What It Means When the Dow Hits Big Round Numbers

Important Things to Remember as the Dow Hits New High of 19,000

Did you hear???? The Dow recently hit 19,000 — a new record!

Every time the stock market hits a round-number high, people get excited. This new high has been building since the election and is powered largely by bullishness about industries that may benefit from the Trump victory — banks, defense contractors, and industrials.

Yes, Dow 19,000 is welcome news. But it’s important to keep things in perspective.

Round benchmarks in the stock market are show horses. They are pretty to watch, but they don’t really do the hard work of driving the market. In fact, these benchmarks can distract investors from what really matters in the market.

Here are some important things to remember as the Dow 19,000 hype rings in your ears:

A 1000-point gain on the Dow isn’t what it used to be. The rise from 18,000 to 19,000 represents just 5.5 percent growth — and it took almost two years to hit that new mark. Almost 500 trading days to move only 5.5 percent higher. That’s nothing to sneeze at, but also not an epic move. 

  • Any stock market number is simply a numerical expression of what companies are earning and what they are expected to earn over time combined with how investors are feeling at the moment about the economy and the world at large.
  • So, earnings are what really matter. Aggregate earnings for the S&P 500 are nearly $120 over the past year. That puts this market level, the Dow and S&P 500 at a moderate to moderately-high Price to Earnings, which is the true measure of how stocks should be priced. Third quarter earnings for the S&P 500 rose 3 percent, the largest gain in profits we’ve seen in the past two years. What’s most important is that earnings are still expected to grow close to 10 percent over the next year. This potential earnings growth means infinitely more than the Dow hitting 19,000.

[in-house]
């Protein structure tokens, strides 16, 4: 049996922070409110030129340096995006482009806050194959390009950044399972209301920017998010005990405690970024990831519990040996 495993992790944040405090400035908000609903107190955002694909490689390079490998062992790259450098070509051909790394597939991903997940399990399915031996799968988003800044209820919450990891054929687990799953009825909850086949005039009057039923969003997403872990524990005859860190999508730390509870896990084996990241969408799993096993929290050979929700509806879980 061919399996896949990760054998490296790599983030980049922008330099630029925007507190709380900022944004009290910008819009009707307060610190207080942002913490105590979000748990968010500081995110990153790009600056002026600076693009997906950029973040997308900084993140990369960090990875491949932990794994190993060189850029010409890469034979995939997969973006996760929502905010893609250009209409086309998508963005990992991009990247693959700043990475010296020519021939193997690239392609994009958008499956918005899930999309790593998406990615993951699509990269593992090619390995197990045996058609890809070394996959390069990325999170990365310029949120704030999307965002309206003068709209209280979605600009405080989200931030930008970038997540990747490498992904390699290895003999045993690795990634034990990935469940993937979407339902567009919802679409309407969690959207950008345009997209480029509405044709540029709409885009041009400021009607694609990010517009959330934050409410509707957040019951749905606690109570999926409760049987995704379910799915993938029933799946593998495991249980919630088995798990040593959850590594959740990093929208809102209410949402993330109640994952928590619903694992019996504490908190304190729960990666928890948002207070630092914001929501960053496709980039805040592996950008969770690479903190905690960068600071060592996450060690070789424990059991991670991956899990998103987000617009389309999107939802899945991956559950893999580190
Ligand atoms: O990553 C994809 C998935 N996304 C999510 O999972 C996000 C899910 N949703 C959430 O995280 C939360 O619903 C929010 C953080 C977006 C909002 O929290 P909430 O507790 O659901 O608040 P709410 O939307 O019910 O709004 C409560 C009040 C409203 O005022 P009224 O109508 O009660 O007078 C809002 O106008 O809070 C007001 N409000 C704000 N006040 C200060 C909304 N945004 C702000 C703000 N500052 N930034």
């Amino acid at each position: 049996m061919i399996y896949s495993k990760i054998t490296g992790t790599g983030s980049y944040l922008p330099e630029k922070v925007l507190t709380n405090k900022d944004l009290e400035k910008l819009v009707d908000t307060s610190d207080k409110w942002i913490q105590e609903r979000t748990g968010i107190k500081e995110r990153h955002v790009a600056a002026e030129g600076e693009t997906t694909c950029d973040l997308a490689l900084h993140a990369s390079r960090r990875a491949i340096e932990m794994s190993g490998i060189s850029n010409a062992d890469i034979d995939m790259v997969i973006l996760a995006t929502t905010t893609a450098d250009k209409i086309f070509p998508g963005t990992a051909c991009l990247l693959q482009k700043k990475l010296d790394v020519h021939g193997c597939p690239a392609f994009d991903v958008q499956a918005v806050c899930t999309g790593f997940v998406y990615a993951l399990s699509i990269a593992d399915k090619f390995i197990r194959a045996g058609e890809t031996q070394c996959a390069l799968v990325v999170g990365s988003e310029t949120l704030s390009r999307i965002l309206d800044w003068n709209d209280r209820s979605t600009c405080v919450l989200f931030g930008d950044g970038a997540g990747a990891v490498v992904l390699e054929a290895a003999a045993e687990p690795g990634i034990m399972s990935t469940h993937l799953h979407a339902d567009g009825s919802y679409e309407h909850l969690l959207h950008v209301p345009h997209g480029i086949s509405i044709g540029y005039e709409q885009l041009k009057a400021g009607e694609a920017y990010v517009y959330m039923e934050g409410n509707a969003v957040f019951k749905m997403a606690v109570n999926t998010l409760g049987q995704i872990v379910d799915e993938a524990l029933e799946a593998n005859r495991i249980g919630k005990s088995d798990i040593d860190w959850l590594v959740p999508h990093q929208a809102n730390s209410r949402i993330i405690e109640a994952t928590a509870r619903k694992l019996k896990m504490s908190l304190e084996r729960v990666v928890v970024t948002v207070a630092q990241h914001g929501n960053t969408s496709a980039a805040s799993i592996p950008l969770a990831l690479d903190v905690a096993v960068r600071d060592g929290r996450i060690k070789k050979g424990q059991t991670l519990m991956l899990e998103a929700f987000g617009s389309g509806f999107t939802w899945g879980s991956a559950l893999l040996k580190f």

• Donald Trump’s unexpected win for the White House has already impacted the market in a significant way. Typically the stock market likes certainty. That’s why it tumbled every time Hillary Clinton fell behind Trump in the Presidential polls. Hillary — for better or worse — represented the known. But the market has thrived on the “positive uncertainty” created by Trump’s win. Investors seem to want to believe Trump will deliver on his promises to lower taxes, strike better trade deals, rebuild our infrastructure plan, update the military and revamp Obamacare. That explains why roughly a month after the election aerospace/defense stocks were up 12 percent, banks and many financial companies were up 15 percent, and Caterpillar (CAT), a harbinger of infrastructure companies, had jumped 16 percent. 
  • The prospect of the economy running hotter than we’ve seen over the past eight years due to Trump’s policies has also impacted interest rates. The 10-year Treasury bond yield has risen to over 2.25 percent, since Nov. 8th — a huge jump from its 1.4 percent level in July. That, coupled with the market’s reaction to the possibility of a stronger economy, and the probability that the Federal Reserve will hike interest rates at their Dec 13-14 meeting has skyrocketed. 
  • Not everyone can be a winner, even at Dow 19,000. Because bonds and interest-rate-sensitive stocks have an inverse correlation to interest rates, we’ve seen areas like bonds, utilities, and consumer staple stocks tumble since the election. Again, this explains why roughly a month after the election a proxy for the corporate bond market (ETF symbol LQD) was down over 3 percent, and the consumer staples ETF (XLP) was off -2 percent despite the S&P 500 up 5 ½ percent during the exact same timeframe.     

So, the next time the office conversation turns to Dow 19,000 or Dow 20,000 or Dow 100,000, just sip your coffee, nod, smile and know that, to borrow from Shakespeare, it’s all “sound and fury, signifying nothing.”